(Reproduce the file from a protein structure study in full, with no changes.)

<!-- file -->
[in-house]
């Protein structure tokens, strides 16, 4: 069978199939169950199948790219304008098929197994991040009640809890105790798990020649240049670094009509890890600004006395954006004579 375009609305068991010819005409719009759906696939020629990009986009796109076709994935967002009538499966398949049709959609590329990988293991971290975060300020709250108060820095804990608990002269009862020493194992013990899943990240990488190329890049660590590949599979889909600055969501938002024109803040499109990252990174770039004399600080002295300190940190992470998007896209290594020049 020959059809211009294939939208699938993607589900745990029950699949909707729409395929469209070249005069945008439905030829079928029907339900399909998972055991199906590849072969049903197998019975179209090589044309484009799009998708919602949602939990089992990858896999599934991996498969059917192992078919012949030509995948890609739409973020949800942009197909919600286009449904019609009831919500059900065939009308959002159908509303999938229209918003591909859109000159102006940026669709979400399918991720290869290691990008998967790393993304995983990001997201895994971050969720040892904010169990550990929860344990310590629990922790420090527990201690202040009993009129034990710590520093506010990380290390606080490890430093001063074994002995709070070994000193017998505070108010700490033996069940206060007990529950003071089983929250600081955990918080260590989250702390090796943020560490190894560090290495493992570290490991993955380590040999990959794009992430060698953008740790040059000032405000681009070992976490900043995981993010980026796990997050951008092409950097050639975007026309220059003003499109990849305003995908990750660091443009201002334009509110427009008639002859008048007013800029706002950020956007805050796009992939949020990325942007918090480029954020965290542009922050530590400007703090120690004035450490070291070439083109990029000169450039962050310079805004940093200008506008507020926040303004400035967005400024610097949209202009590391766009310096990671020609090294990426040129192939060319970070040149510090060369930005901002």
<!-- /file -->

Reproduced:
[in-house]
């Protein structure tokens, strides 16, 4: 069978199939169950199948790219304008098929197994991040009640809890105790798990020649240049670094009509890890600004006395954006004579 375009609305068991010819005409719009759906696939020629990009986009796109076709994935967002009538499966398949049709959609590329990988293991971290975060300020709250108060820095804990608990002269009862020493194992013990899943990240990488190329890049660590590949599979889909600055969501938002024109803040499109990252990174770039004399600080002295300190940190992470998007896209290594020049 020959059809211009294939939208699938993607589900745990029950699949909707729409395929469209070249005069945008439905030829079928029907339900399909998972055991199906590849072969049903197998019975179209090589044309484009799009998708919602949602939990089992990858896999599934991996498969059917192992078919012949030509995948890609739409973020949800942009197909919600286009449904019609009831919500059900065939009308959002159908509303999938229209918003591909859109000159102006940026669709979400399918991720290869290691990008998967790393993304995983990001997201895994971050969720040892904010169990550990929860344990310590629990922790420090527990201690202040009993009129034990710590520093506010990380290390606080490890430093001063074994002995709070070994000193017998505070108010700490033996069940206060007990529950003071089983929250600081955990918080260590989250702390090796943020560490190894560090290495493992570290490991993955380590040999990959794009992430060698953008740790040059000032405000681009070992976490900043995981993010980026796990997050951008092409950097050639975007026309220059003003499109990849305003995908990750660091443009201002334009509110427009008639002859008048007013800029706002950020956007805050796009992939949020990325942007918090480029954020965290542009922050530590400007703090120690004035450490070291070439083109990029000169450039962050310079805004940093200008506008507020926040303004400035967005400024610097949209202009590391766009310096990671020609090294990426040129192939060319970070040149510090060369930005901002």